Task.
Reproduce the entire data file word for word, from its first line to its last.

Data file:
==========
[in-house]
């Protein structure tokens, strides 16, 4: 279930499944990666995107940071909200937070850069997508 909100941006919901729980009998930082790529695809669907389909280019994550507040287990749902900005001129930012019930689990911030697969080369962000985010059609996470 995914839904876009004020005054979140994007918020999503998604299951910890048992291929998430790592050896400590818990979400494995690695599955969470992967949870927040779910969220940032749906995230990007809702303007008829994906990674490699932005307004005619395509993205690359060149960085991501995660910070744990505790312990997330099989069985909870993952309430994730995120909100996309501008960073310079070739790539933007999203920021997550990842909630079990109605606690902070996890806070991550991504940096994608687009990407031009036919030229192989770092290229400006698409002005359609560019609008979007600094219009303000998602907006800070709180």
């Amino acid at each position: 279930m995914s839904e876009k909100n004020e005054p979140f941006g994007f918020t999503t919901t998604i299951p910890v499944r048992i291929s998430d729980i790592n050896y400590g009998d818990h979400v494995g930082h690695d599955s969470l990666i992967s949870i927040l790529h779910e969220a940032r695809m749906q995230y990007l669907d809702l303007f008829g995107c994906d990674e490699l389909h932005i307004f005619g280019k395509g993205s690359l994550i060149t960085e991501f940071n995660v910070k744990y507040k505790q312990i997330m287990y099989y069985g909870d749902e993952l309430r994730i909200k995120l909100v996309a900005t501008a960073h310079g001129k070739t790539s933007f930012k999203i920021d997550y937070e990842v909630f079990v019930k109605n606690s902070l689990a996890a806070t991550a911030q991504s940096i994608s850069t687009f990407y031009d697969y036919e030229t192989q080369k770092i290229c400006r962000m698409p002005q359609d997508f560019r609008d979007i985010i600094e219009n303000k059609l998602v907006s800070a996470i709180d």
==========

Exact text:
[in-house]
């Protein structure tokens, strides 16, 4: 279930499944990666995107940071909200937070850069997508 909100941006919901729980009998930082790529695809669907389909280019994550507040287990749902900005001129930012019930689990911030697969080369962000985010059609996470 995914839904876009004020005054979140994007918020999503998604299951910890048992291929998430790592050896400590818990979400494995690695599955969470992967949870927040779910969220940032749906995230990007809702303007008829994906990674490699932005307004005619395509993205690359060149960085991501995660910070744990505790312990997330099989069985909870993952309430994730995120909100996309501008960073310079070739790539933007999203920021997550990842909630079990109605606690902070996890806070991550991504940096994608687009990407031009036919030229192989770092290229400006698409002005359609560019609008979007600094219009303000998602907006800070709180």
């Amino acid at each position: 279930m995914s839904e876009k909100n004020e005054p979140f941006g994007f918020t999503t919901t998604i299951p910890v499944r048992i291929s998430d729980i790592n050896y400590g009998d818990h979400v494995g930082h690695d599955s969470l990666i992967s949870i927040l790529h779910e969220a940032r695809m749906q995230y990007l669907d809702l303007f008829g995107c994906d990674e490699l389909h932005i307004f005619g280019k395509g993205s690359l994550i060149t960085e991501f940071n995660v910070k744990y507040k505790q312990i997330m287990y099989y069985g909870d749902e993952l309430r994730i909200k995120l909100v996309a900005t501008a960073h310079g001129k070739t790539s933007f930012k999203i920021d997550y937070e990842v909630f079990v019930k109605n606690s902070l689990a996890a806070t991550a911030q991504s940096i994608s850069t687009f990407y031009d697969y036919e030229t192989q080369k770092i290229c400006r962000m698409p002005q359609d997508f560019r609008d979007i985010i600094e219009n303000k059609l998602v907006s800070a996470i709180d």